Political “logrolling” (or “log-rolling") is a tit-for-tat exchange. In early America, logs had to be rolled to clear land and one person often needed the help of others. When one person rolled logs for another, it was understood that the favor would be returned. In political “logrolling,” as explained in the April 11, 1823 Daily National Intelligencer, the reasoning is: “Do you vote for my measure, and I’ll vote for yours.”
The political version of “logrolling” is cited in print from a least 1820. Literary “logrolling”—authors endorsing each other’s works—is cited in print from at least the 1840s. The New York City satirical magazine Spy had a “literary logrolling” feature in the 1980s-1990s, detailing shameless book-jacket co-endorsements.
Logrolling is the trading of favors or quid pro quo, such as vote trading by legislative members to obtain passage of actions of interest to each legislative member. It is also the “cross quoting” of papers by academics in order to drive up reference counts. The Nuttall Encyclopedia describes log-rolling as “mutual praise by authors of each other’s work.” American frontiersman Davy Crockett was one of the first to apply the term to legislation:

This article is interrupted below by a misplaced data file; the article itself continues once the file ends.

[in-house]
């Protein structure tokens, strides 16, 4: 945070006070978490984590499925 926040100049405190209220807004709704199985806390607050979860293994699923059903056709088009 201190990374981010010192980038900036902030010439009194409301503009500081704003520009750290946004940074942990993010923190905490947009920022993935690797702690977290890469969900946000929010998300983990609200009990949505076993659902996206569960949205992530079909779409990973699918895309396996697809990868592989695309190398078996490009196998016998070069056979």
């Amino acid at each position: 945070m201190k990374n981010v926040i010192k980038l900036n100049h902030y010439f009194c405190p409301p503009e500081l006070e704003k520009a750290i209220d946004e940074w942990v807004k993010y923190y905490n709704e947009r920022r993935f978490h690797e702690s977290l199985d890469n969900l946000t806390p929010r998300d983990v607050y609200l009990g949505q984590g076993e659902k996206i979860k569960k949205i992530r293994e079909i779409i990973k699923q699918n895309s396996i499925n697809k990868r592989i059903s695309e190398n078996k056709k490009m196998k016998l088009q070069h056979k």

The first known use of the term was by Congressman Davy Crockett, who said on the floor (of the U.S. House of Representatives) in 1835, “my people don’t like me to log-roll in their business, and vote away pre-emption rights to fellows in other states that never kindle a fire on their own land.”
The widest accepted origin is the old custom of neighbors assisting each other with the moving of logs. If two neighbors had cut a lot of timber which needed to be moved, it made more sense for them to work together to roll the logs. In this way, it is similar to a barn-raising where a neighbor comes and helps build your barn and then you go and help build his.
C-SPAN Congressional Glossary
Logrolling is the term used for an informal pact between members to vote for each other’s priorities.
Main Entry: log·roll·ing
1 [from a former American custom of neighbors assisting one another in rolling logs into a pile for burning] : the exchanging of assistance or favors ; specifically : the trading of votes by legislators to secure favorable action on projects of interest to each one
2: the rolling of logs in water by treading ; also : a sport in which contestants treading logs try to dislodge one another